May-June 2018

Euthanasia and Assisted Suicide, Lessons from Belgium

Editors: David A. Jones, Chris Gastmans, Calum MacKellar
ISBN: 978-1107198869
Price: £95.00
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Year: 2017
Publisher: Cambridge University Press

Euthanasia and Assisted Suicide, Lessons from Belgium is part of a series of books from Cambridge University Press where the focus is to ground theoretical debate in the realities of law and medical practice. The book does precisely this and more. Although the book does not restrict itself to the situation in Belgium, Belgium provides the largest body of empirical research as indicated by the editors. However, the authors draw upon this research not simply to describe realities. In addition the book presents a critical consideration of how changes in the law on euthanasia and assisted suicide impact society.


Significantly, the book presents diverse ethical viewpoints ensuring that this consideration is balanced. This makes the book a necessary resource where there is debate on the legalisation of euthanasia or assisted suicide. Important lessons can be drawn on issues concerning transparency, proper and accurate reporting, the normalisation of the practice of euthanasia, the problem of neglect in areas of end of life care and palliative care. The book also deals with deep sedation as an accepted treatment, organ donation and euthanasia, and concerns of unwarranted developments in euthanasia practice as well as extension of euthanasia to children and people with mental health issues. The book is set out in four parts: Part I deals with legislation in Belgium alongside other jurisdictions of Luxembourg, the Netherlands, and the USA. Part II explores the practice of euthanasia in connection with end of life care from continuous sedation to palliative care, and the vexed question of organ donation and death by euthanasia. Part III considers particular vulnerable groups including children, people with dementia and people with disabilities as well as those suffering from psychiatric illnesses and those who are ‘tired of life’. Part IV draws the discussion to a close with a look at some consequences of the Belgium legislation on euthanasia and its effect on culture and normalisation of the practice. The list of contributing authors is impressive and it demonstrates expertise in bioethics, philosophy, law and clinical practice. The last word perhaps should go to Kevin Fitzpatrick who died before completing his chapter on disability and euthanasia, and to whom the book is dedicated. Fitzpatrick draws attention to the hard cases where the fear of living with disability and dependence seems to justify euthanasia. As Fitzpatrick notes, key to the debate is the question of dependency. Conversations around euthanasia and assisted suicide that avoid discussion of disability, attitudes to dependency, support, interdependence and how to adjust to the realities of living a life of disability, never address the roots of the question. Fitzpatrick ends his chapter with a quote from Baroness Helena Kennedy that sums up what this book and the lessons it draws is all about: the conversation about euthanasia and assisted suicide is ‘about the kind of society we want to live in’.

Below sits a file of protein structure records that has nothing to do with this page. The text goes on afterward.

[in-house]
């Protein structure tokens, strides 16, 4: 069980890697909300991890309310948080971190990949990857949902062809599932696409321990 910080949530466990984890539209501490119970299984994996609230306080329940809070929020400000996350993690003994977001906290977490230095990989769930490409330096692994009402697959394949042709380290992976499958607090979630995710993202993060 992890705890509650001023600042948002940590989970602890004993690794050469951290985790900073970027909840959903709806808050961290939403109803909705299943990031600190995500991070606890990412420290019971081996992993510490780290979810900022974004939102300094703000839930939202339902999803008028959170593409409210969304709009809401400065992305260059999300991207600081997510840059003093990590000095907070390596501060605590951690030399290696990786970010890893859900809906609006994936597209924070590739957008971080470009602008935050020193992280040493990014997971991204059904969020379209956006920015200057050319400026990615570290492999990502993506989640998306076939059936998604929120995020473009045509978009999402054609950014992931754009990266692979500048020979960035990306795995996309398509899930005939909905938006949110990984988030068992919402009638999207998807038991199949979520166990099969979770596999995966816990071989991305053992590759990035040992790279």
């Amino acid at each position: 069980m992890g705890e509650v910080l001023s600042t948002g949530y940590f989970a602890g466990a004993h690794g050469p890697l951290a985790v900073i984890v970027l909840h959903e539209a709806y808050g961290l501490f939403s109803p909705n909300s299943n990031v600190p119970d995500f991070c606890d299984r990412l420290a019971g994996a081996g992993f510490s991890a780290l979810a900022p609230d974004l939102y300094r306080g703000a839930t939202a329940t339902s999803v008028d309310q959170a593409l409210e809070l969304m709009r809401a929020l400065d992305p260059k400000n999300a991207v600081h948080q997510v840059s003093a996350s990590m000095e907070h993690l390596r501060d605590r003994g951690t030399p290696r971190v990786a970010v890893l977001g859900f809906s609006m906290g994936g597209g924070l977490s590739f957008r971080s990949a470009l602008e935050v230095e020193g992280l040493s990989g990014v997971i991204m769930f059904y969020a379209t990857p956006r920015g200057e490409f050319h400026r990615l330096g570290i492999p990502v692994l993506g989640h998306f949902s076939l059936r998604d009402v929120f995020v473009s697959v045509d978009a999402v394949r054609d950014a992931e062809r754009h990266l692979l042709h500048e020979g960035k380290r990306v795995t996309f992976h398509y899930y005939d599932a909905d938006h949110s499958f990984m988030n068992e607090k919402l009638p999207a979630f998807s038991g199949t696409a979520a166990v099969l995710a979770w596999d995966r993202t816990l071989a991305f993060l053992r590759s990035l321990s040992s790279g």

Pia Matthews, St Mary’s University, Twickenham

Mary. Flower of Humanity

Author: Chiara Lubich